You can download this program for free, but this version will have limited functionality. There are also paid versions with monthly payment or a one-time purchase forever. Only paid versions have a simple slicer, but its functionality is extremely limited.



  • Small functionality

  • Big cost

Price: from 1160₽ ($14.99) for 1 month

3ds Max

The program is designed to create 3D models and render images. It has great functionality, but it is extremely difficult to learn due to the lack of the Russian language and a complex interface. This is due to the fact that 3ds Max was originally developed for 3D animation and video game studios. It was to create a simple and free analogue that the previously mentioned Blender was created. Due to the above reasons, this program is not suitable for creating 3D models for subsequent printing on a 3D printer, but nothing prevents you from doing this.



Price: from 9 791₽ for 1 month

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3D cutting software (slicers)

Having any model in STL format, you cannot immediately place it in the printer and start printing, because the printer only executes commands, and these commands form a slicer. According to the etymology of the word, one can understand that the program cuts the model into layers, or rather into separate commands. But the number of cutting options for one model is almost endless. In this regard, a large number of programs have appeared that allow you to fully customize the operation of the slicer, or rather, how it will split the model into separate commands. The slicer itself consists of two parts: the core and the shell. The slicer core performs slicing based on the specified parameters, and the shell allows you to set these parameters and visually evaluate the slicing result before sending the model to print. In addition, many slicers have built-in functionality for direct access to the printer, which allows you to manually control the printer and carry out its settings and diagnostics. Next, we will consider the most popular slicers, which have their positive and negative sides.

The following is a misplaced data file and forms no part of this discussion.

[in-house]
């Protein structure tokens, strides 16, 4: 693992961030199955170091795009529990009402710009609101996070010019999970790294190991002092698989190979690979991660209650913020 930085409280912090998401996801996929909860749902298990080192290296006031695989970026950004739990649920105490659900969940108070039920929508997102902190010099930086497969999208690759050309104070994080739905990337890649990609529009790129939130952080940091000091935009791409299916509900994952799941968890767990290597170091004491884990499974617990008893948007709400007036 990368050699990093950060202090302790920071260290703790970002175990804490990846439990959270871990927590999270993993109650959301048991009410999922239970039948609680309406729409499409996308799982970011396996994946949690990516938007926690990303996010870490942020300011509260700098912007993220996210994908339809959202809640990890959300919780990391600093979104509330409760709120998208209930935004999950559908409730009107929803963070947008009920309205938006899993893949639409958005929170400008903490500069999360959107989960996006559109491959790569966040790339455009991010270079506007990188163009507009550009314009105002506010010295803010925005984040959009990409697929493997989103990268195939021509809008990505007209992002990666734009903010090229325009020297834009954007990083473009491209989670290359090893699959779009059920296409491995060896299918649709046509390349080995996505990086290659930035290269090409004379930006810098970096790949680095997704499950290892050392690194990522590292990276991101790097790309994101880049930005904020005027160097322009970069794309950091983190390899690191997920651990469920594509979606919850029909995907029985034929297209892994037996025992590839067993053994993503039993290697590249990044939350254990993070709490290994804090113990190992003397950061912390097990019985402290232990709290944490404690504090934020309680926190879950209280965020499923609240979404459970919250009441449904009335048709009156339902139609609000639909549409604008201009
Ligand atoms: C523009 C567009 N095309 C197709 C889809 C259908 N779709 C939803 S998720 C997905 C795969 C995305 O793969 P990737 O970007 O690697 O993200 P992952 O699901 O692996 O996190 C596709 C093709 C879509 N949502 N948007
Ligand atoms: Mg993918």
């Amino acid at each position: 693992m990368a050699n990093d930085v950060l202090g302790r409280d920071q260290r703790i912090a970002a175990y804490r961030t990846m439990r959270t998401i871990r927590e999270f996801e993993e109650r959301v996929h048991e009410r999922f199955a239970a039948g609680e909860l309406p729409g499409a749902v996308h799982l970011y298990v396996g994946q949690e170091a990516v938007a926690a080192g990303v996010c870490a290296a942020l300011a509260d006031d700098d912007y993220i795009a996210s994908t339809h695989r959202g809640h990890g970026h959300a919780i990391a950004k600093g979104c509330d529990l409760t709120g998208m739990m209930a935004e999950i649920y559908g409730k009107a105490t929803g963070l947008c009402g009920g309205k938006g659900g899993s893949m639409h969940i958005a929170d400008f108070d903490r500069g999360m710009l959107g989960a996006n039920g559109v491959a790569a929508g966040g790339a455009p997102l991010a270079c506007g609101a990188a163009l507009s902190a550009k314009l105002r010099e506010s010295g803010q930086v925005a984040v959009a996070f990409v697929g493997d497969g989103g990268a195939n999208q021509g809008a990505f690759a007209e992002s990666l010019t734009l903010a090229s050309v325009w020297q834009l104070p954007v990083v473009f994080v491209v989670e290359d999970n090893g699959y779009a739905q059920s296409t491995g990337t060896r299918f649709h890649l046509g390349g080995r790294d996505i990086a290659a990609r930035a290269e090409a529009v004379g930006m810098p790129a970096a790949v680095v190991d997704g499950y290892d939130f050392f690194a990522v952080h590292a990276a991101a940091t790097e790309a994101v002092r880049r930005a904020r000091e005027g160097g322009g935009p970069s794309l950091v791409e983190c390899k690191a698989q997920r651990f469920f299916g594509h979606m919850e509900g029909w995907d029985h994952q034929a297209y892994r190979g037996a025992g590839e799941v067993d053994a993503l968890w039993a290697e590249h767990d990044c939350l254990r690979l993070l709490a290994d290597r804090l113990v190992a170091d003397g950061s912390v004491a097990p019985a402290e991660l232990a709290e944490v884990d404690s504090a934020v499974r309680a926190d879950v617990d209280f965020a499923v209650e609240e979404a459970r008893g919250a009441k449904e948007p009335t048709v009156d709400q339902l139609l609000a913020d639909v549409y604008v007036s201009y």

Free Slicers

The availability of free slicers is due to the fact that without them the printer becomes a useless machine that can only heat coffee and play a melody with the help of motors. Therefore, many companies that create 3D printers supply slicers with them, while laying them out in the public domain. Often these are large companies such as Ultimaker, CraftUnique, Prusa, etc.

Ultimaker Cura

It was originally created only for Ultimaker 3D printers, but soon became an open-source project. Now in its library of profiles you can find a huge number of printers from various manufacturers. Uses its own core Cura, which has many settings and functions: tree support, wireframe printing, color printing, etc.

Frequent updates bring innovations and even more profiles for various 3D printers. It is a standard choice for beginners, as it has two control modes: simple and professional. Recently, support for add-ons has appeared that allows you to save backup copies of settings, repair the model directly in the slicer, integrate various programs for 3D modeling, and much more.

It is also possible to control the printer by sending commands directly from the computer. But there is no feedback from the printer, apart from receiving information about the temperature of the nozzle and table.



Prusa Slic3r

Sometimes you can find other names: Slic3r Prusa Edition or Slic3r PE. Prusa decided not to reinvent the wheel, and took the open-source Slic3r project, partially reworked it and began to actively develop it. Like Cura, Prusa Slic3r has many printer profiles, but Prusa's printer profiles are the most optimized. The core of the slicer of our own design, while the number of settings is less than that of the same Cura.

A distinctive feature is the flexible adjustment of the layer thickness and the support of a special extruder capable of printing 5 different plastics at once (again, produced by Prusa). The program will be extremely useful for people who have more than one 3D printer: all settings are divided into 3 tabs, each of which can be saved to separate profiles. But the printer control console disappeared completely, only the send button for printing via wire remained. In general, this program will be a reliable and convenient slicer, especially if you have a large number of printers.




This slicer was created more for remote control of the printer, but it can also cut models. One of the few programs where you can choose the slicing core: Cura, Sic3r, Prusa Slic3r. The number of settings for the slicing itself is extremely small, but they are enough to cut the test cube.

The most important plus of this slicer is the huge functionality for managing and configuring the printer. It is worth noting the convenient interface for sending commands, as well as customizable temperature graphs. This is extremely useful, for example, when tuning the PID or checking the movement of the axes. Even if you choose a different slicer, this program is handy to have in order to 3D print using GCODE from another slicer.



MatterControl 2.0

One of the few programs that combine functions for editing stl files and a slicer. You won't be able to create any serious model, but you can add text or cut out part of the model. The slicer has not so many settings, but they are enough for a beginner 3D printer. This slicer can be useful if you need to make art products with minor changes. Supports saving to the cloud.